We focus on integration, and we and what we’re building it along the way in this value chain methodology. We’re creating those story cards which then are the tasks that get handed out to the development team to go build, and we build story cards around the database objects, the ETL, data integration, and the data quality. Then we have stories around the BI layer, around visualization in the form of dashboards or reports and that kind of stuff.
So that’s really as we begin to decompose and really think through the business wants and needs and deconstruct it and we end up with the ability and the delivery sprint thing to go actually create the work, to do the work.
When we move from the business value chain to the technical value chain, we believe a best practice is once the glossary, the list of terms, has been laid out, that the business begins to get involved in a data stewardship process.
This is where the terms get validated, and then once they’re validated, they become the core building blocks of everything we do at the BI layer, at the data phase layer, and ETL layer. The Balanced Insight tool brings with it a data stewardship process engine. We’re not going to spend a lot of time today, but when we couple the data stewardship process engine with the business modeling components, we get reusability.
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We get automation, and we allow the repository to act almost as the design repository and certainly the requirements repository without having to embed all of this in Microsoft Word or Excel, and so as things begin to change and evolve, then the repository kind of manages itself.
Just from a philosophical point of view I think that the two apply directly to delivering BI solutions in an agile method. The idea is that we start with what the business wants and needs and articulate those wants and needs in the forms of questions or goal statements or measures. We work our way backwards. It is key to first understand and then to be understood.
And we seek to understand through modeling the business in the consensus tool playing back the business model and then generating the very rapidly built prototype. The prototype then is what allows for the business articulation to take actual form, and that’s the beauty of the methodology. By building these models and doing this rapid prototyping instead of trying to describe what the business wants in Word in words, we’re doing it in the actual product stack itself.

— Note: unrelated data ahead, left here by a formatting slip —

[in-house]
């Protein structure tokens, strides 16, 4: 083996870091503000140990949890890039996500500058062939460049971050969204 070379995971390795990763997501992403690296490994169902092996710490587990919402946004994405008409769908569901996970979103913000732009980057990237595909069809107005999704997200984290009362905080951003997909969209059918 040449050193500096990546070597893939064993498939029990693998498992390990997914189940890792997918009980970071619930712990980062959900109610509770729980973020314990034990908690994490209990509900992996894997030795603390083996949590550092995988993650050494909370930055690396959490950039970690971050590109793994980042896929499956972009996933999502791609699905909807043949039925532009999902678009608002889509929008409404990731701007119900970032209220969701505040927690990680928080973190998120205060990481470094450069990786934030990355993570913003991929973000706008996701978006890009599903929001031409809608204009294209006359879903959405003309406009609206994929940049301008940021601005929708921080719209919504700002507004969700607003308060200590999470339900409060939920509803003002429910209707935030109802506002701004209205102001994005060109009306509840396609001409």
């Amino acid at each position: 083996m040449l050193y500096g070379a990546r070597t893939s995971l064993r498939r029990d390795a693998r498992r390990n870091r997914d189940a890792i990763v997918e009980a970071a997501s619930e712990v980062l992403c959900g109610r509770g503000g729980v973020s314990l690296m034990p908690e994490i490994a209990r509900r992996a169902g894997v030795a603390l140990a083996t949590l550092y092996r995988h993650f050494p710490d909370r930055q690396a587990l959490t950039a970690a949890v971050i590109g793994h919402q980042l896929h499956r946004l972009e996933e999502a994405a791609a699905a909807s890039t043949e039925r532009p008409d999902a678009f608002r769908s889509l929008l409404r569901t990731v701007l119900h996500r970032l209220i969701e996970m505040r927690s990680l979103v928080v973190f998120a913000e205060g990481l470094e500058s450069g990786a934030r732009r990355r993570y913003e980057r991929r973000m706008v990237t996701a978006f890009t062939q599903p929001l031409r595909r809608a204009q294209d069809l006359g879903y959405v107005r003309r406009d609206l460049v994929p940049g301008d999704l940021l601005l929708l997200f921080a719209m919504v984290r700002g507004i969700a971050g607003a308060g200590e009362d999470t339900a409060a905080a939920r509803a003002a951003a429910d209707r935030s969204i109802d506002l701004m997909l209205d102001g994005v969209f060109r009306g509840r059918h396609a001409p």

So if we go back to the three different views we have the justification phase which is where we create that release backlog. We do the initial estimating. We create that release plan, and then we go into the initial phase which I call sprint zero. And then once we’re through with sprint zero, we move into sprints 1 through N which are the actual delivery sprints.
Now we’ve been doing Sprint 0 for a couple of years now, and every time we do it, we are just more and more convinced that this is the right way to approach requirements definitions, and then again if we think about the timing of this, this is three, four, four-five weeks worth of effort, but the idea is to get clarity and definition of the solution before we spend the hard dollars building out the ETL and knowing the formal data model and all the formal reporting layouts.
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But the idea is that what we go through the business modeling, and we get the business to define what the terms are needed for the global glossary. We build that prototype. We do the profiling, and we integrate through that multiple times within Sprint 0. At the end of the sprint, what we adopt with is a set of story cards that then create what's historically called in the agile vernacular the product backlog.
And this is where we then begin to allocate the story cards to sprints and if we remember that these story cards have already been allocated to releases. So we’re just decomposing further, creating each individual sprint’s backlog. The idea is if we do build a prototype in the business model and play this back to the business, we’re talking about a team of two, maybe three people.